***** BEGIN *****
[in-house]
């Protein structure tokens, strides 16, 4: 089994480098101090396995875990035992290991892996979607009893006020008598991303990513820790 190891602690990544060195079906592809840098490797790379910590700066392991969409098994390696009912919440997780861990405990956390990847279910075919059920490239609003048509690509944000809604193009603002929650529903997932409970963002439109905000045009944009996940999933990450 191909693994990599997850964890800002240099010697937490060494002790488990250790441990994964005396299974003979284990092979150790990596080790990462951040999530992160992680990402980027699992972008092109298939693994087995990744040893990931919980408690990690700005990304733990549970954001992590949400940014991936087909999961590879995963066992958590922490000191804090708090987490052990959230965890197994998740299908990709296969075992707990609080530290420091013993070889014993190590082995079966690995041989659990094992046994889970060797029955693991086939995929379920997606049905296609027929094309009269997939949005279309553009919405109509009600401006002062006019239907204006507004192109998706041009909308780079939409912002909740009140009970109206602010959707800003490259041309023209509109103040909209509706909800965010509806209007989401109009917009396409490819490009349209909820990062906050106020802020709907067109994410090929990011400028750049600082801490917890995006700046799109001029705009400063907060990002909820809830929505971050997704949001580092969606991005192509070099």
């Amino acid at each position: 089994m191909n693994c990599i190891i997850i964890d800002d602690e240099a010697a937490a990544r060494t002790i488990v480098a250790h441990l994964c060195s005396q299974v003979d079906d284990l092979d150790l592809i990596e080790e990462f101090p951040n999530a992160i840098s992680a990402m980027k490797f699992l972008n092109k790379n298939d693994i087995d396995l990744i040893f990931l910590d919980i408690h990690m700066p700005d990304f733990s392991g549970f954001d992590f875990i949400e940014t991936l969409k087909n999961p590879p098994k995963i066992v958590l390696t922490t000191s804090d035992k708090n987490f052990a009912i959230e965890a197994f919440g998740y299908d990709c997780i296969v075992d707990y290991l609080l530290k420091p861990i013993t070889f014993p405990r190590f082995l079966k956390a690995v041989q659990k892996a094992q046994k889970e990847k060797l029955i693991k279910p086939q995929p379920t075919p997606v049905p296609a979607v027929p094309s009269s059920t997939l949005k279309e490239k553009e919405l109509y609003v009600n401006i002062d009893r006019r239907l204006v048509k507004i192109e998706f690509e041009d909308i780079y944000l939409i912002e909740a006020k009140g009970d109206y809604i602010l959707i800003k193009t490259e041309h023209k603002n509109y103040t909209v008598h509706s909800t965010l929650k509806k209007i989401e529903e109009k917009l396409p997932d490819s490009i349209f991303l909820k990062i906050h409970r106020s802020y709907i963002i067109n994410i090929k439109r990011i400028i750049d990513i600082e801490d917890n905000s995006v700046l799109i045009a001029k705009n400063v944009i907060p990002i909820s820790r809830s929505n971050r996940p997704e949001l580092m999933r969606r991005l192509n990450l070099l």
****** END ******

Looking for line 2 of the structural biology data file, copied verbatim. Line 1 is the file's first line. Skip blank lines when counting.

């Protein structure tokens, strides 16, 4: 089994480098101090396995875990035992290991892996979607009893006020008598991303990513820790 190891602690990544060195079906592809840098490797790379910590700066392991969409098994390696009912919440997780861990405990956390990847279910075919059920490239609003048509690509944000809604193009603002929650529903997932409970963002439109905000045009944009996940999933990450 191909693994990599997850964890800002240099010697937490060494002790488990250790441990994964005396299974003979284990092979150790990596080790990462951040999530992160992680990402980027699992972008092109298939693994087995990744040893990931919980408690990690700005990304733990549970954001992590949400940014991936087909999961590879995963066992958590922490000191804090708090987490052990959230965890197994998740299908990709296969075992707990609080530290420091013993070889014993190590082995079966690995041989659990094992046994889970060797029955693991086939995929379920997606049905296609027929094309009269997939949005279309553009919405109509009600401006002062006019239907204006507004192109998706041009909308780079939409912002909740009140009970109206602010959707800003490259041309023209509109103040909209509706909800965010509806209007989401109009917009396409490819490009349209909820990062906050106020802020709907067109994410090929990011400028750049600082801490917890995006700046799109001029705009400063907060990002909820809830929505971050997704949001580092969606991005192509070099």